Findings of fact and conclusions of law are filed herewith in conformity with Rule 52 of the Rules of Civil Procedure, 28 U.S. C.A. following section 723c.

On Motion for Rehearing.

The members of National who constitute the class which Fred represents and who therefore are entitled to injunctive relief, must be defined.

The plaintiff Fred contends that hairdressers and cosmetologists who are members of National when final judgment is entered are entitled to the benefits of the injunction. The defendant takes the position that only those hairdressers and cosmetologists who were members of National at the time the suit was instituted and who have remained members, not changing position, are entitled to relief.

The principle of res adjudicata governs this phase of the case at bar. In Crosley Corporation v. Hazeltine Corporation, 3 Cir., 122 F.2d 925, the patent holder was enjoined from bringing infringement suits in other jurisdictions pending the determination of the declaratory judgment action. The Court of Appeals did not hold that patent infringement suits could not be brought in other jurisdictions after the determination of the validity of the patent by the District Court. Assuming that a patent is held to be invalid or not infringed in a declaratory judgment suit, under the rule of the Crosley Corporation case the owner of the patent can still maintain infringement suits in other jurisdictions. As a defense the plaintiff in the declaratory judgment suit or those in privity with him can maintain a plea of res adjudicata in bar of the action. In the light of this fact, in the case at bar, in order to avoid a multiplicity of infringement suits against the members of Fred's class, in each of which the defendant could maintain a plea of res adjudicata, it is proper to grant injunctive relief. Acts of harassment against members of the class also should be enjoined.

There must be certainty as to the hairdressers and cosmetologists who are to obtain the benefits of the injunction and fairness in its terms. The hairdressers and cosmetologists entitled to relief are those who could maintain a plea of res adjudicata if sued by Philad for infringement of Reissue Patent No. 18,841. To maintain such a plea they must be precisely within the class which Fred represents. The amended complaint describes Fred's class as consisting of approximately five thousand co-members and affiliated members of National. The amended complaint was filed on June 25, 1940. On October 17, 1940 Philad by an interrogatory required Fred to state the names of all persons on whose behalf it was suing. In its answer filed January 31, 1941, Fred replied, "Plaintiff Fred is suing as a representative of all parties listed in Exhibit B." Exhibit B is a list of the co-members and affiliated members of National "as of on or about October 25, 1940".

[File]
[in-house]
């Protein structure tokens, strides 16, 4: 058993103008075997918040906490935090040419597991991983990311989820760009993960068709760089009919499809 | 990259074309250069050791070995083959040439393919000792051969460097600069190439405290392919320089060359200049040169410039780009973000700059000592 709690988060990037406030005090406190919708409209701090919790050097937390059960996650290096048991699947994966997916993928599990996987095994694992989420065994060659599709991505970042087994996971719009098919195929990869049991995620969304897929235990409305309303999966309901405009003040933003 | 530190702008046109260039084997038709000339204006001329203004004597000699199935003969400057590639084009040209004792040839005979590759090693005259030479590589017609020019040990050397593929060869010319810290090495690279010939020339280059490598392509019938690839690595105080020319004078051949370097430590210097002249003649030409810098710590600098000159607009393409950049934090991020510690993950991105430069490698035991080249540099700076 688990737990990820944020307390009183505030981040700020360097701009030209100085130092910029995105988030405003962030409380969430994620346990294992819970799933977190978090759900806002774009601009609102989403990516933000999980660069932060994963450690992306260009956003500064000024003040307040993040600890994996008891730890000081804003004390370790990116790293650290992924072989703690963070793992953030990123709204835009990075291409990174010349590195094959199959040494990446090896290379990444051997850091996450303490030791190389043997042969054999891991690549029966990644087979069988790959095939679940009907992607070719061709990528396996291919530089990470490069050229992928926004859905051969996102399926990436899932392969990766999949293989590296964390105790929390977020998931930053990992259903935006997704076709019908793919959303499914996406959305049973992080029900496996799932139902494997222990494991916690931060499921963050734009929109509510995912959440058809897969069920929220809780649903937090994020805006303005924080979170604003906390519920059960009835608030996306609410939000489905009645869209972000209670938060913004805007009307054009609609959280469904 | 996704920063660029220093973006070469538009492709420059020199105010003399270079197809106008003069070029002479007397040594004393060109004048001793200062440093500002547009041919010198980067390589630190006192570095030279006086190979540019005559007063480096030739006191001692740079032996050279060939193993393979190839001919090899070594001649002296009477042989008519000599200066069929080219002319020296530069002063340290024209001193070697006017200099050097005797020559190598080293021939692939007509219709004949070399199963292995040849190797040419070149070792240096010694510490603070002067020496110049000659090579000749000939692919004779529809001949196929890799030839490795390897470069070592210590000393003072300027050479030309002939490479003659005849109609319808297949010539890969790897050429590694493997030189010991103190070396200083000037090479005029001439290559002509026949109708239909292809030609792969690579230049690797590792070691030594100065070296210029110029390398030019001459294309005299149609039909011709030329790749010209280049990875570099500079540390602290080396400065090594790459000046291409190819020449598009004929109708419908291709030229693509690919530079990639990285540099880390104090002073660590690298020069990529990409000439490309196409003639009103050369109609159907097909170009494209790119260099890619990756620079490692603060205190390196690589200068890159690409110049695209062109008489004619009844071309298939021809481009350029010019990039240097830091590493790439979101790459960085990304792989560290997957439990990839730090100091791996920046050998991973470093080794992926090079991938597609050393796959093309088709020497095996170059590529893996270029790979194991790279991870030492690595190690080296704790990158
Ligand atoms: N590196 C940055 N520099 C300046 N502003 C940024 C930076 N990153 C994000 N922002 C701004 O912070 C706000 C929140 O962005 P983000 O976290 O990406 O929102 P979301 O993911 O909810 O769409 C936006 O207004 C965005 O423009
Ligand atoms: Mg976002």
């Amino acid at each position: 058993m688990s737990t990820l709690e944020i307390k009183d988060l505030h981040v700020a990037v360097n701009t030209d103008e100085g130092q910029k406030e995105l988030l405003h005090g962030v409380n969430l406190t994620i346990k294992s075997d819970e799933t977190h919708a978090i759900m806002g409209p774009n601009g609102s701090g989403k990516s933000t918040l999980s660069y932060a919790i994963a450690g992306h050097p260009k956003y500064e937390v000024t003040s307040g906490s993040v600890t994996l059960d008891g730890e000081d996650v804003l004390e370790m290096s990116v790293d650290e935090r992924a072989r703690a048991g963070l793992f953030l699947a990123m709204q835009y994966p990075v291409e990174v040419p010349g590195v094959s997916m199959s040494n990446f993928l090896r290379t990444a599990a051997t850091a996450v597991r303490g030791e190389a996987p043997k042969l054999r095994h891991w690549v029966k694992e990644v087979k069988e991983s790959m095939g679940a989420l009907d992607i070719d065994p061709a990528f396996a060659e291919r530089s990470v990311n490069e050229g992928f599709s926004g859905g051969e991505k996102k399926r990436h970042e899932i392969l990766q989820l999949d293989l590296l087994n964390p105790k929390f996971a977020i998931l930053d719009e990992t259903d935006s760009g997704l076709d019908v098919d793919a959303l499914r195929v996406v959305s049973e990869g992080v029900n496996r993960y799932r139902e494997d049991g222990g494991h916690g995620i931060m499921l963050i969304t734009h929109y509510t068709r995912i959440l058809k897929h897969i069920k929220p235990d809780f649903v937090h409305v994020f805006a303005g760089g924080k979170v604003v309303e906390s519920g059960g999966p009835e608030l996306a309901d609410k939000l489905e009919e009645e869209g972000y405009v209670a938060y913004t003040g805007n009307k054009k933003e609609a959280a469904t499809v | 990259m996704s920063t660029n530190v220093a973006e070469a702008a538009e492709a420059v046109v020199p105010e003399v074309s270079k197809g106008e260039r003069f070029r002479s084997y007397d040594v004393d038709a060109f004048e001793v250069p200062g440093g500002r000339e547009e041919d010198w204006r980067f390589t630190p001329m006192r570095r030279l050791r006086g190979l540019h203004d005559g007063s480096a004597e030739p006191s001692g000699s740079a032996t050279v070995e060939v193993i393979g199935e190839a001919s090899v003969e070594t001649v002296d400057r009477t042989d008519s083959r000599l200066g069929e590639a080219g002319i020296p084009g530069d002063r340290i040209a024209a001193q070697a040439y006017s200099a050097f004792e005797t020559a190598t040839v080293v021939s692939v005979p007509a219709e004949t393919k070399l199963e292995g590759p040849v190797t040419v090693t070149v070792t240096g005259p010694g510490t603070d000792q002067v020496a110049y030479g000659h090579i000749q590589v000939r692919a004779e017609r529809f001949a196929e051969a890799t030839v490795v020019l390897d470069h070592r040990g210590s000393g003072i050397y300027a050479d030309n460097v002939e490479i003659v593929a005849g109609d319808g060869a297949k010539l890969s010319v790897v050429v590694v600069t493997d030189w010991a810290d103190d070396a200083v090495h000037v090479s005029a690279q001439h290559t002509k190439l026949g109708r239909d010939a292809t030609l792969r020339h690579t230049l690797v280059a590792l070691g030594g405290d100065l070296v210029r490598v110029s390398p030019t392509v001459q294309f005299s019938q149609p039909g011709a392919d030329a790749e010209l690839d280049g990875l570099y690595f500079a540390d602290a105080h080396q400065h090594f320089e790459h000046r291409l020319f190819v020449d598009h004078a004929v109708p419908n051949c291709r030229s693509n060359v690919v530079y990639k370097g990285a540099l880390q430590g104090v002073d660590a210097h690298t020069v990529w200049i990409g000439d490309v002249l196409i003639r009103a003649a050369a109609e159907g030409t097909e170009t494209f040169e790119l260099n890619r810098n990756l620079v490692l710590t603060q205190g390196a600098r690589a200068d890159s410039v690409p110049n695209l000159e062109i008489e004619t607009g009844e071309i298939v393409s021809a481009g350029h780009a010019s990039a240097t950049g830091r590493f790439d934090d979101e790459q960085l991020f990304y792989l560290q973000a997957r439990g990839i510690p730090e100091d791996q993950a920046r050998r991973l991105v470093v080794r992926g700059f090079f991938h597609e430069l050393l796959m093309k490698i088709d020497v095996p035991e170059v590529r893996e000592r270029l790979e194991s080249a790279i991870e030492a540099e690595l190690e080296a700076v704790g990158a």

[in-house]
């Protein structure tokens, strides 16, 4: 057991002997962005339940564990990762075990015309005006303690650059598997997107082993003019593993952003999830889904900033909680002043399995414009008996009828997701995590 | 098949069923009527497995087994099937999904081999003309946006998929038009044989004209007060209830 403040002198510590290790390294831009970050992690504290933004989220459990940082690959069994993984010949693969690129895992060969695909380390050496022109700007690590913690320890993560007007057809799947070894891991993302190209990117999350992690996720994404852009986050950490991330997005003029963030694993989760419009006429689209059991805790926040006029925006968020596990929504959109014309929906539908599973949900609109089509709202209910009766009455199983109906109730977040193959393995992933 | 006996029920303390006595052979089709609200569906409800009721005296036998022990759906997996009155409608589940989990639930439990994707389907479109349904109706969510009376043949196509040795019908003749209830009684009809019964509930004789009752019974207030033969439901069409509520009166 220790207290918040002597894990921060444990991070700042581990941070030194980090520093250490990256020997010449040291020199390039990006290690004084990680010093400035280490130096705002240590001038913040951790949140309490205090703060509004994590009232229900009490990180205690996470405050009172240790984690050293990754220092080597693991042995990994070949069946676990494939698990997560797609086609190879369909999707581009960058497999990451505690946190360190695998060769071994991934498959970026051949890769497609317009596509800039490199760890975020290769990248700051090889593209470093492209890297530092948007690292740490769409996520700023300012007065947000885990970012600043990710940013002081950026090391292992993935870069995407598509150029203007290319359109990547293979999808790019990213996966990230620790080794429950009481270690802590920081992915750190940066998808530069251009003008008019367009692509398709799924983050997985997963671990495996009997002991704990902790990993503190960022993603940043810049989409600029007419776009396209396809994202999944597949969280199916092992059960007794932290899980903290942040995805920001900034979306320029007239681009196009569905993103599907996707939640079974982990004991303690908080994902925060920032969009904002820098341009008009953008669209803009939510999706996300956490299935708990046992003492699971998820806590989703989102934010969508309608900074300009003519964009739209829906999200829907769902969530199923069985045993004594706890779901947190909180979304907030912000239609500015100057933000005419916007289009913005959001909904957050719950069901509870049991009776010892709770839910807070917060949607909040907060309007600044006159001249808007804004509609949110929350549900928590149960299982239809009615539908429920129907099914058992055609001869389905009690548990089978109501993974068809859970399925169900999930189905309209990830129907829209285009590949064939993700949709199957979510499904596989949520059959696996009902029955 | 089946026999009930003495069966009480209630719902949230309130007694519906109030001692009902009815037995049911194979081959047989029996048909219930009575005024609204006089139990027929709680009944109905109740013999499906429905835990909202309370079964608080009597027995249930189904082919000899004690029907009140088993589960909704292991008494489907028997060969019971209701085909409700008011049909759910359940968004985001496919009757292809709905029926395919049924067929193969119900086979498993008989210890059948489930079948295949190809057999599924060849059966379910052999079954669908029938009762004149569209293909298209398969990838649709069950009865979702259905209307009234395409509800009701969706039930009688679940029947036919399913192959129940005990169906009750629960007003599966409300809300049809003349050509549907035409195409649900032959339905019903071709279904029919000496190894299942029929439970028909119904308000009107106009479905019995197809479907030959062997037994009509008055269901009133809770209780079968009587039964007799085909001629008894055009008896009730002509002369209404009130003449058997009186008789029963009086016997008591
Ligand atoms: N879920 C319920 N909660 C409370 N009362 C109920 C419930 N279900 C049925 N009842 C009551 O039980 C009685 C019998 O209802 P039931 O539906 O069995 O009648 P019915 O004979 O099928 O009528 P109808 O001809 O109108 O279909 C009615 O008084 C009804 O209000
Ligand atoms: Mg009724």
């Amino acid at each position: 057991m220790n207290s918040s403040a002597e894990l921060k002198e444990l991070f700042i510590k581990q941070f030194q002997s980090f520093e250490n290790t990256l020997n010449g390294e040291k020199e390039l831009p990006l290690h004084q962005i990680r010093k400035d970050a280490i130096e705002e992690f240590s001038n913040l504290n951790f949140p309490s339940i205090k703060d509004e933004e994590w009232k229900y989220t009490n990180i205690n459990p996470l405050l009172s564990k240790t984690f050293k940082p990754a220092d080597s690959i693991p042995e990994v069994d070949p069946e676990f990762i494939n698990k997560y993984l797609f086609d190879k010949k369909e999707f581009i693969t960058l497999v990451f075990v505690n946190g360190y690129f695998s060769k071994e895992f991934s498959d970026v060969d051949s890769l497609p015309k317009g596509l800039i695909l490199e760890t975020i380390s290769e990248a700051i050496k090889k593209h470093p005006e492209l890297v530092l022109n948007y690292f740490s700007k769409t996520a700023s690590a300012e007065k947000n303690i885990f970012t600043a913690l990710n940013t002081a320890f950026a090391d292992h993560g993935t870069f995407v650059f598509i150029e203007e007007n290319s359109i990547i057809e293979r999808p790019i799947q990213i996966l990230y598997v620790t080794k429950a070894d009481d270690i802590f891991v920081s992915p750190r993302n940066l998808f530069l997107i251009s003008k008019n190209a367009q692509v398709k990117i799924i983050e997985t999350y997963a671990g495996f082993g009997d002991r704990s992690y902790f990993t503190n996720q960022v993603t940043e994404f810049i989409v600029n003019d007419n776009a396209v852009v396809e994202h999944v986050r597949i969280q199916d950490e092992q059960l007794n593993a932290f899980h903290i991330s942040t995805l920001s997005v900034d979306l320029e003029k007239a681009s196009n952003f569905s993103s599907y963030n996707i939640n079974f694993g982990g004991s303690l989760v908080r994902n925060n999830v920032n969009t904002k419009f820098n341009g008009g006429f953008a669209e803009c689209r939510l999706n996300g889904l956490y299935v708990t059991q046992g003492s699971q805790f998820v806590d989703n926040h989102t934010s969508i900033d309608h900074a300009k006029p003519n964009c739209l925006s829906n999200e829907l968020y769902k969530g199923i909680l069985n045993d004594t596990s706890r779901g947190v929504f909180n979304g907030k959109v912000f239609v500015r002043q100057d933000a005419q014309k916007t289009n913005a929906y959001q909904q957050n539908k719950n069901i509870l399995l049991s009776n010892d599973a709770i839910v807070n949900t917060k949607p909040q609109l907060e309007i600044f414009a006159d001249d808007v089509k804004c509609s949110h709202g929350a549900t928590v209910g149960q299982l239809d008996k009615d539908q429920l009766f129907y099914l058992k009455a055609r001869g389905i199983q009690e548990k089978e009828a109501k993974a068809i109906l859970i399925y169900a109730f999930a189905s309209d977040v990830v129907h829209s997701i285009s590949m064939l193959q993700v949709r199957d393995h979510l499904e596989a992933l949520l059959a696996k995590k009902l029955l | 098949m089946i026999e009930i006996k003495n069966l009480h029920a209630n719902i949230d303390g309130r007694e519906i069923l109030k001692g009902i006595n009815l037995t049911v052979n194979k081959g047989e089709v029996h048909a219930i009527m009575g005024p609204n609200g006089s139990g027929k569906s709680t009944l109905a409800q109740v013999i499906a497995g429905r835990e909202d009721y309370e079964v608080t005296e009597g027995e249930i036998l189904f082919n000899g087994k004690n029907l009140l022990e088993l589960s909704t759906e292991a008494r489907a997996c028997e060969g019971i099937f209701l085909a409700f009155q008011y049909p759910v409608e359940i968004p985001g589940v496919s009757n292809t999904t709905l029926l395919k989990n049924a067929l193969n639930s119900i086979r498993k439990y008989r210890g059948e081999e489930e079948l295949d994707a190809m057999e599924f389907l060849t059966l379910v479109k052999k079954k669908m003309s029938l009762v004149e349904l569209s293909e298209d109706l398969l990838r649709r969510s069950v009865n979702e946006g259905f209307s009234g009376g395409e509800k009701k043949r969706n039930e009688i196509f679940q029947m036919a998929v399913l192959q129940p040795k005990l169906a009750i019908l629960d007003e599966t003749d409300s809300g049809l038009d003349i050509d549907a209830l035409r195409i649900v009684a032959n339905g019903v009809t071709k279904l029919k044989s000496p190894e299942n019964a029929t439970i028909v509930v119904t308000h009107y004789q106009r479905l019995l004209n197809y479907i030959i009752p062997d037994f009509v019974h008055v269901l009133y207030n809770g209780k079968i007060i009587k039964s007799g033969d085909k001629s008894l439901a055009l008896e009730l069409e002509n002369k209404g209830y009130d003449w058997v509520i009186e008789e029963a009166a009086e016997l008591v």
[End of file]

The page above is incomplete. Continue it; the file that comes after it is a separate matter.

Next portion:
I conclude that the hairdressers and cosmetologists who could maintain a plea of res adjudicata if sued by Philad for infringement of the reissue patent and who therefore are entitled to injunctive relief are those who were members of National on October 24, 1940, who have remained members and who have not taken out a user license from Philad under the patent. By Exhibit B Fred itself defines the class which it represents, limits it and names the members of it. But by taking a user license under the patent directly from Philad, a member, though defined and named as just indicated, must be deemed to remove himself from the class.

Final judgment will be entered accordingly.

The motion for rehearing is denied.


[1] Mayer, a citizen of Czechoslovakia, assigned his rights in the reissue patent in suit to the defendant, the Philad Company.

[2] The suit at bar so far as the first cause of action is concerned is a patent suit brought under the Declaratory Judgment Act, Section 274d of the Judicial Code, 28 U.S.C.A. § 400. See the earlier decision of this court upon motion to dismiss, 34 F. Supp. 264, wherein it was held that an actual controversy within the meaning of the declaratory judgment statute existed between Fred and Philad. As to the jurisdiction of this court upon the second cause of action asserted by the plaintiffs see the heading "As to the Nature of the Relief to be Granted" at a later point in this opinion.

[3] Claim 6 has been disclaimed.

[4] For descriptions of the Croquignole wind see the following decisions: Naivette, Inc., v. Bishinger, 6 Cir., 61 F.2d 433; Philad Co. v. Murray's Beauty Salon, D.C., 14 F. Supp. 626; and Philad Co. v. Rader, D.C., 15 F. Supp. 509.

[5] In connection with the question of invention Judge Wilbur writing for the Circuit Court of Appeals for the Ninth Circuit in Johnson Co. v. Philad Co., 96 F.2d 442, 444, stated: "The evidence shows that the Mayer process solved the problem confronting hair dressers by providing a practical method of applying a permanent Croquignole wave to the human head. As we have said, the essence of the invention was applying clamps to the hair before winding. Although this step was simple, it apparently was not obvious to those skilled in the art of hairdressing and the introduction of the patented method met with immediate and substantial commercial success." It must be borne in mind that in making these statements Judge Wilbur was not dealing with the validity of the divisional application but was passing upon the question of invention as disclosed by the patent.

[6] Numbers designating apparatus have been omitted from the foregoing quotation.

[7] See note 2 supra.